# Interpretation of posterior predictive distribution

Hi PyMC community,

I have a perhaps quite a naive question I’m looking for clarification on. I’ve been reading into posterior predictive simulation and all the great applications its capable of, across the PyMC labs blogs and some of the thoughtful responses on the discourse, and want to make sure I have the concepts clear.

Say I have two variables that represent an objective and a subjective measure of performance on a task. They’re correlated imperfectly at around .5; but reach the significance threshold (so the field takes the relationship as a “given”!), and so there’s a broad perception that if individuals score high on one task, they score high on another. The objective task is slow and costly to administer, and your result on the task puts you into groups based on some thresholds. To get around this, its been proposed that people have insight into their ability on the task, so we can just ask them what they think they’d get - cheaper, faster, and “good enough”.

I’m thinking of leaning on posterior predictive simulation to draw attention to the implications of such a correlation at the level of the individual and why we should be more careful in our conclusions, but I want to make sure I’ve understood it correctly. Lets say that if you have a subjective score of -2, which would be a cutoff of interest on the objective task. Can I use the posterior predictive distribution to make a probabilistic claim about how likely that score is on the objective task, given a model and some data? Some code that matches by use case is below which hopefully makes my rambling clear:

``````import arviz as az
import numpy as np
import pymc as pm

rng = np.random.default_rng(35)

# Draw data
n = 200
subjective = pm.draw(pm.Normal.dist(), n, random_seed=rng)
objective = pm.draw(pm.Normal.dist(mu=subjective*0.52, sigma=0.83), random_seed=rng)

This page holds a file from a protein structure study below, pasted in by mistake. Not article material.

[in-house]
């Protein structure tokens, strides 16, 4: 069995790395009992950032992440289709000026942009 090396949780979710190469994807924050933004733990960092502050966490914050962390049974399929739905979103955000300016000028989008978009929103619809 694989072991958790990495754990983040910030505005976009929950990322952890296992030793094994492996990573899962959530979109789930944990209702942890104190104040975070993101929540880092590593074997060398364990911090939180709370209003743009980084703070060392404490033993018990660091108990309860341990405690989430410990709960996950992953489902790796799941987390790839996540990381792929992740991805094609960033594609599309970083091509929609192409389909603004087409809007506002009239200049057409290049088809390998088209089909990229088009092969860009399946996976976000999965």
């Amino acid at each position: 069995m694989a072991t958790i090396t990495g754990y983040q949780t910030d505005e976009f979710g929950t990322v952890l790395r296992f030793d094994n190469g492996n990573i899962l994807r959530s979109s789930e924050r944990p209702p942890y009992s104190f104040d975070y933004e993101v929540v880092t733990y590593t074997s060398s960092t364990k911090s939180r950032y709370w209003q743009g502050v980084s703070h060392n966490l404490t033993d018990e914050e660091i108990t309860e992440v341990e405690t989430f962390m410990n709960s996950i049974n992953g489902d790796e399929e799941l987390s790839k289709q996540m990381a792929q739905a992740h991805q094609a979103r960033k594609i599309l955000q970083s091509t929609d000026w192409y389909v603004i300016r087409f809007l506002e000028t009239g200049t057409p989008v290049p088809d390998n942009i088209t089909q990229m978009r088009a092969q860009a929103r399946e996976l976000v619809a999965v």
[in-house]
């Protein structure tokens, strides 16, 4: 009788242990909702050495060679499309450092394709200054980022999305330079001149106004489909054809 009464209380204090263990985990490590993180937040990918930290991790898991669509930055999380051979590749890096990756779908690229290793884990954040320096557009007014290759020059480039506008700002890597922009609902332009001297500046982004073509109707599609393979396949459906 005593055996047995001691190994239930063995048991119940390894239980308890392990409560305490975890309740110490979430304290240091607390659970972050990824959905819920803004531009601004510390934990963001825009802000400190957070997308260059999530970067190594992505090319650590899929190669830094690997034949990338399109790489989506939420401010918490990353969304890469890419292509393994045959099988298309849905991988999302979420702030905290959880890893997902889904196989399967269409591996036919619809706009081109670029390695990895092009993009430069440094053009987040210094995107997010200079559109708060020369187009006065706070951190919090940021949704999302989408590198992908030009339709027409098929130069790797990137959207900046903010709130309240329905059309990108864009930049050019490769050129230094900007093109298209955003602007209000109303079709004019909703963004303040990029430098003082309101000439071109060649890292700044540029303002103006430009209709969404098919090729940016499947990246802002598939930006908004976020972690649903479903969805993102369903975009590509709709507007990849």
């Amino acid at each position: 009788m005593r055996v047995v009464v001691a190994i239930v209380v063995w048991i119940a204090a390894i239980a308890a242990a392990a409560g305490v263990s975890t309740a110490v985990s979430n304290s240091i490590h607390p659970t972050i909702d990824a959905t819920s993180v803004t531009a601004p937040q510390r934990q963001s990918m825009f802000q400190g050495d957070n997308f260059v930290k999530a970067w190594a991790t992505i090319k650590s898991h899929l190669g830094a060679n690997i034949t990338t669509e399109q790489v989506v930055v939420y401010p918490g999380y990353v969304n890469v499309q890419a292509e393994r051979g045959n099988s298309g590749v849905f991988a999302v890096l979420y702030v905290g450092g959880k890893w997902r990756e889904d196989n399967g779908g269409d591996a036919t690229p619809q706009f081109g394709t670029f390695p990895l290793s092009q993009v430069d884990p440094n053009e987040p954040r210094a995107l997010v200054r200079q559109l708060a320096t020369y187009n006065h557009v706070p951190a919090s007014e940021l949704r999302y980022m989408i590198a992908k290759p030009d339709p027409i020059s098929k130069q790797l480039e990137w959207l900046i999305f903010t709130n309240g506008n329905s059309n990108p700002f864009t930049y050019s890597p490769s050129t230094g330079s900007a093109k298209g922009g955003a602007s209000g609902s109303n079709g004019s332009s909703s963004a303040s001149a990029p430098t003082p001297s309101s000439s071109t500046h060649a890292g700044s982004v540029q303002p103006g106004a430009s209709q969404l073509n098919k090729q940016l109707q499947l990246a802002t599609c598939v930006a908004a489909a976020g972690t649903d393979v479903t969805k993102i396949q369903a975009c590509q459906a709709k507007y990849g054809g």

# Model
with pm.Model() as test:

# Data
X = pm.MutableData('X', subjective)
Y = pm.MutableData('Y', objective)

# Parameters
β0 = pm.Normal('β0', mu=0, sigma=1)
β1 = pm.Normal('β1', mu=0, sigma=1)
σ = pm.HalfNormal('σ', sigma=1)

pm.Normal('y',
mu=β0 + β1*X,
sigma=σ,
observed=Y)

idata = pm.sample(draws=500, tune=1000)

# Set new data, draw posterior predictive
with test:
pm.set_data({"X": [-2], "Y": [0]})
pm.sample_posterior_predictive(idata, random_seed=rng, predictions=True, extend_inferencedata=True)

# Plot the prediction, highlight -2 probability
az.plot_posterior(idata, group='predictions', var_names='y', ref_val=-2)
``````

I guess my question is really - what is the correct interpretation of this prediction? Is it given the model and the posterior, a likely future, unobserved objective score for a person with -2 on the subjective is on average -0.93, ranges from -2.5 to 0.64; and the probability of it being -2 or less is about 10%?

I’ve seen some examples where whole datasets of varying sizes are generated from the posterior predictive sample, but this doesn’t seem applicable here, only about a single new datapoint and its possible future values. Am I correct in this or way off?

Tagging @tcapretto, @ricardoV94, @AlexAndorra, and @jessegrabowski who have written some great stuff on posterior predictive sampling in the past.

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That’s the idea. The conventional practice of producing a posterior predictive distribution for the observed data (the data originally used for inference) is to evaluate whether you model+your posterior distribution over the model parameters can (approximately) reproduce the data set. If not, then you should question both your model and the posterior. But this is all a method for doing diagnostics on your model. You can also use your model+posterior to generate predictions about new scenarios, often in the form of new predictor values (e.g, see this notebook on on out of sample predictions). But if you want to generate a prediction for a scenario in which there is a single, hypothetical person, that’s fine. Or, if you wanted, you could generate predictions about a whole range of hypothetical people in a single go. The possibilities are endless!

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Thanks @cluhmann, thats super helpful to get things straight in my head and make the point I want to make! Its such a powerful idea, and so useful.

Honestly, I find the term “posterior predictive checking” and “posterior predictive” to be a bit confusing. When trying to evaluate your model/posterior in the diagnostic mode, the term “posterior predictive checking” makes sense (it’s a form of model checking). But there’s a huge number of things you can use your posterior for and I think of these sorts of exercises as “simulation”. And when you talk about wanting to use your posterior to “simulate” new scenarios, it’s a bit more intuitive that there aren’t really any rules about what you should be simulating.

That’s a useful distinction. I was tied in knots trying to separate the idea of model checking via a posterior predictive simulation, and general prediction. I’ve seen some refer to the PPC as a “retrodictive” check, and that makes more theoretical sense to me. But now much clearer that `pm.sample_posterior_predictive` has many uses! Thanks again!

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